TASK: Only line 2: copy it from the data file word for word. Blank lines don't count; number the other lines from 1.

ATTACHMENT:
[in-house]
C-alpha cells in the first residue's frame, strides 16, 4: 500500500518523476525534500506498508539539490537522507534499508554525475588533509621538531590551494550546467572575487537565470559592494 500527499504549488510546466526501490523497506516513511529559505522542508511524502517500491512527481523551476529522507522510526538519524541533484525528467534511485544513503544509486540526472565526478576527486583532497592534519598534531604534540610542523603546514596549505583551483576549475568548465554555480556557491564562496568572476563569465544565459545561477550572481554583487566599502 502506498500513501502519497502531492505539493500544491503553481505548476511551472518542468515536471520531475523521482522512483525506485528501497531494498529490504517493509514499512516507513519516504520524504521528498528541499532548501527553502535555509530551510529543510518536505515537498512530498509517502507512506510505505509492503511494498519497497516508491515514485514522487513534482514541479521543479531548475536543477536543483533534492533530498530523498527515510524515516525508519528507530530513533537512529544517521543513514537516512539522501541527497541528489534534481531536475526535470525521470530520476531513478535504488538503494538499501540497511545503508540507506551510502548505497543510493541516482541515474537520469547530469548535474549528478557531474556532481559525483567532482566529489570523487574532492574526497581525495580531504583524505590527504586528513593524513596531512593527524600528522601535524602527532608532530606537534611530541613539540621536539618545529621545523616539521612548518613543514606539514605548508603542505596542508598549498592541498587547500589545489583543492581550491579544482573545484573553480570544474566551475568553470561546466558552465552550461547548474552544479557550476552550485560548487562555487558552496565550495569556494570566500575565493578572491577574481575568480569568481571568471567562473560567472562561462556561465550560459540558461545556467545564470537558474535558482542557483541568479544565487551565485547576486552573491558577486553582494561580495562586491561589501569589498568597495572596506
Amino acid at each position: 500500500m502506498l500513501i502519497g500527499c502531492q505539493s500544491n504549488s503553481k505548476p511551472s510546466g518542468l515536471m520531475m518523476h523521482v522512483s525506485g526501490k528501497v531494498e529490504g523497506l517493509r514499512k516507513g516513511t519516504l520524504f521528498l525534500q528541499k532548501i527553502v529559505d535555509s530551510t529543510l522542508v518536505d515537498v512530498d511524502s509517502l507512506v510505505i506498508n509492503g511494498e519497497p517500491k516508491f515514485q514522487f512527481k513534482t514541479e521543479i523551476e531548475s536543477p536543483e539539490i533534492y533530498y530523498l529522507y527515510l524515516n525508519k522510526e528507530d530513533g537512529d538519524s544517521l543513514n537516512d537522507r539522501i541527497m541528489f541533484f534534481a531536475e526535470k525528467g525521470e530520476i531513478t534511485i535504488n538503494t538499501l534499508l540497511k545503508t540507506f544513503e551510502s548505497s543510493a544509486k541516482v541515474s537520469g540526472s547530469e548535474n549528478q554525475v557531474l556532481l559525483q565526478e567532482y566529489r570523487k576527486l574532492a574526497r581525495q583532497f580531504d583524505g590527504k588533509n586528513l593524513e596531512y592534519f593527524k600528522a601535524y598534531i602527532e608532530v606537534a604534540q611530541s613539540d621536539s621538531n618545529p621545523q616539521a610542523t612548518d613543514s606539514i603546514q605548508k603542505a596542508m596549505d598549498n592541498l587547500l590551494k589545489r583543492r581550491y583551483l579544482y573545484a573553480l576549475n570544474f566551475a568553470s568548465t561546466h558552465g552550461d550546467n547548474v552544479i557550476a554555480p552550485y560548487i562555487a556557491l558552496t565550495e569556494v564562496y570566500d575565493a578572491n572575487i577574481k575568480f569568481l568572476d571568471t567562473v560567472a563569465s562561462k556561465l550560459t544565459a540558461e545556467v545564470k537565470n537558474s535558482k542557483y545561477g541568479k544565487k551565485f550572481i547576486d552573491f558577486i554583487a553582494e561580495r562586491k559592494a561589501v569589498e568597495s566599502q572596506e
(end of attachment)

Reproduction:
C-alpha cells in the first residue's frame, strides 16, 4: 500500500518523476525534500506498508539539490537522507534499508554525475588533509621538531590551494550546467572575487537565470559592494 500527499504549488510546466526501490523497506516513511529559505522542508511524502517500491512527481523551476529522507522510526538519524541533484525528467534511485544513503544509486540526472565526478576527486583532497592534519598534531604534540610542523603546514596549505583551483576549475568548465554555480556557491564562496568572476563569465544565459545561477550572481554583487566599502 502506498500513501502519497502531492505539493500544491503553481505548476511551472518542468515536471520531475523521482522512483525506485528501497531494498529490504517493509514499512516507513519516504520524504521528498528541499532548501527553502535555509530551510529543510518536505515537498512530498509517502507512506510505505509492503511494498519497497516508491515514485514522487513534482514541479521543479531548475536543477536543483533534492533530498530523498527515510524515516525508519528507530530513533537512529544517521543513514537516512539522501541527497541528489534534481531536475526535470525521470530520476531513478535504488538503494538499501540497511545503508540507506551510502548505497543510493541516482541515474537520469547530469548535474549528478557531474556532481559525483567532482566529489570523487574532492574526497581525495580531504583524505590527504586528513593524513596531512593527524600528522601535524602527532608532530606537534611530541613539540621536539618545529621545523616539521612548518613543514606539514605548508603542505596542508598549498592541498587547500589545489583543492581550491579544482573545484573553480570544474566551475568553470561546466558552465552550461547548474552544479557550476552550485560548487562555487558552496565550495569556494570566500575565493578572491577574481575568480569568481571568471567562473560567472562561462556561465550560459540558461545556467545564470537558474535558482542557483541568479544565487551565485547576486552573491558577486553582494561580495562586491561589501569589498568597495572596506